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I dont need wireless.

I am expecting very heavy traffic, with possibly thousands of tcp connections open at one time. This would require that the router has good hardware.

I also need to limit the different services i will provide.

Lets say i need to guarantee 60% of all the bandwidth to HTTP, 10% FTP, and 10% for Mail...

So the router software must have flexible QoS options as well.

I don't know which one to chooose, because this information is usually not given on the router specs.

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closed as too localized by Ignacio Vazquez-Abrams, Sven, Ben Pilbrow, Sam, gravyface Feb 10 '11 at 14:44

This question is unlikely to help any future visitors; it is only relevant to a small geographic area, a specific moment in time, or an extraordinarily narrow situation that is not generally applicable to the worldwide audience of the internet. For help making this question more broadly applicable, visit the help center.If this question can be reworded to fit the rules in the help center, please edit the question.

Budget? number and speed of ports interfaces? high-availability requirements? – Chopper3 Feb 10 '11 at 12:41
max 200 usd, 2 - 4 ports, good uptime – Tomasi Feb 10 '11 at 13:06
Go home. Really. "very heavy traffic" is hundreds if megabity today. gigabit capable router, 2-4 ports, 200 usd? Try ebay. – TomTom Feb 10 '11 at 13:41
Unless you're doing connection-tracking (like, say, NAT), the number of simultaneous TCP connections is pretty much a non-issue. What aggregate bandwidth are you expecting? – Vatine Feb 10 '11 at 14:31
Closed? With the new focus this is perfectly applicable for most people having internet connections. Quite a large audience, you know. – TomTom Feb 10 '11 at 14:56

For something like 10mbit, 20-30 if you have large packets - look at MIKROTIK ( The 450G is a nice little piece I Just put into use here.

It handles all requirements very nicely for me. Problem is with the pathetic CPU this has.... it will give in with 10mbit voip traffic (Small packets). HTTP, EMAIL etc can go a lot higher.

CHeap (100USD), 5 USB ports, very low power usage. And a LOT you can do (MPLS, VLPS etc.).

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I have D-Link DIR-320 ($50) with dd-wrt installed. It can handle 50mbit torrent traffic with 2000 simultaneous connection (4096 max allowed, never seen reached). dd-wrt (just as other alternative open-source firmware) supports QoS per service, per netmask, per MAC, per Ethernet port. Can't remember when I last made a reset. I have blackouts from time to time though.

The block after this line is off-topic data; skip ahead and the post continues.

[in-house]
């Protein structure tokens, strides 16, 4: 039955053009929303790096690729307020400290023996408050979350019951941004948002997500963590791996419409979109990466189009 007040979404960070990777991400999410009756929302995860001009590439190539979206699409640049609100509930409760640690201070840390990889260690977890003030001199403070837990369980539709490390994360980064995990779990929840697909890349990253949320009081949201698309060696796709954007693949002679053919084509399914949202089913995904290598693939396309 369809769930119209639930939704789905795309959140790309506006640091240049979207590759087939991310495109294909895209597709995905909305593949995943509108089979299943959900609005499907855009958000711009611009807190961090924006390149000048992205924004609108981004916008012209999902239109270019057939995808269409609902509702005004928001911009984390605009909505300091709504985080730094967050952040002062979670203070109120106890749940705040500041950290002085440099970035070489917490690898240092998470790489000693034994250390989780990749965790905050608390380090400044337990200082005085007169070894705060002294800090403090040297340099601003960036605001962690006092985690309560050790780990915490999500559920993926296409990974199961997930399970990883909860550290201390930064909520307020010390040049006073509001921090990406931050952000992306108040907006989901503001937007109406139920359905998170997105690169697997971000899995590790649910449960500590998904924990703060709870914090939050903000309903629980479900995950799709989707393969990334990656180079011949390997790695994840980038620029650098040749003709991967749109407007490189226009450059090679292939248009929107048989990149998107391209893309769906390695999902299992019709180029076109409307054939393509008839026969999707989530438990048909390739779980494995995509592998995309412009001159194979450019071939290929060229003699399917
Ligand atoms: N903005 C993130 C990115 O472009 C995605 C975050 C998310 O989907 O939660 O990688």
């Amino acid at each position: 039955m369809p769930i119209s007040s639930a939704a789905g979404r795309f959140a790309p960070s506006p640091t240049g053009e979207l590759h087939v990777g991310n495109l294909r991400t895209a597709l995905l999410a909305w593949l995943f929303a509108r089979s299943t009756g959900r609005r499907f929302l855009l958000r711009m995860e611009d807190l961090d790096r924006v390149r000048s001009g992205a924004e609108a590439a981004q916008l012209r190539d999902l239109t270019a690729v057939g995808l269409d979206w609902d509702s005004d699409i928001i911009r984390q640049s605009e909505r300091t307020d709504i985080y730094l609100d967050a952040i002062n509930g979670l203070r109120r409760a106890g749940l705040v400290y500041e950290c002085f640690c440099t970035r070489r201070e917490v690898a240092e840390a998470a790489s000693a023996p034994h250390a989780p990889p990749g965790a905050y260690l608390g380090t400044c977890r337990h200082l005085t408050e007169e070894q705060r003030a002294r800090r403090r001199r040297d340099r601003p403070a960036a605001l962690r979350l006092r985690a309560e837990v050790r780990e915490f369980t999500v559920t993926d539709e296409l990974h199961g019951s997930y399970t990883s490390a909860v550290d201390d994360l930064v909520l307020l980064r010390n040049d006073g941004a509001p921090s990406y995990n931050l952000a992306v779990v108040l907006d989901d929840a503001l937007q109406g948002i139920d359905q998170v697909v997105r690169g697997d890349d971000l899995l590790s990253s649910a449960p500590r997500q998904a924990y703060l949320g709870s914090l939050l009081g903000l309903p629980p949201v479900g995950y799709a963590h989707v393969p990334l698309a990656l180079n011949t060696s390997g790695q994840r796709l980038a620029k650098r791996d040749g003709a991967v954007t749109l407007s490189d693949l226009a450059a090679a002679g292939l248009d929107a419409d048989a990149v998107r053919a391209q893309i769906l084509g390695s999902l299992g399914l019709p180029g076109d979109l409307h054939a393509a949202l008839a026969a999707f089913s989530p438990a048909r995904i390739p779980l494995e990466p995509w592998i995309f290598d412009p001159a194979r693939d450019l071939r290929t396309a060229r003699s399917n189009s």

Why am I posting this? Actually because I was really surprised with what you can have for $50. I have a linux box configured as a gateway in the office. Well, to be honest, it can be replaced with my home router. I mean if you don't need 2 WAN ports with load-balancing, or snort installed, or 100mbit traffic, those cheap home routers with open-source firmware can easily handle it.

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Sadly 50mbit are not very heavy traffic. – TomTom Feb 10 '11 at 13:41
@TomTom If it's about office to internet connection, then 50mbit costs many times more per month then router in question. Then I revoke my advice :) I imagined something like 10mbit at most. – Art Shayderov Feb 10 '11 at 14:02
Hm, where do you live? FOr 60 USD per month I can get here 120mbit down / 10mbit up internet, no traffic limits (via cable modems). – TomTom Feb 10 '11 at 14:33
@TomTom Moscow, Russia. I thought we have cheapest internet on Earth. Looks like I was wrong :) – Art Shayderov Feb 10 '11 at 14:46
Poland here. Sadly only city center. I live a little outside. 6mbit only, 512k up - i use a 450g to combine two now, soon possibly 4 links. – TomTom Feb 10 '11 at 14:56

Get yourself a nice used Netscreen. Powerful, flexible. That's all I've got to say about that.

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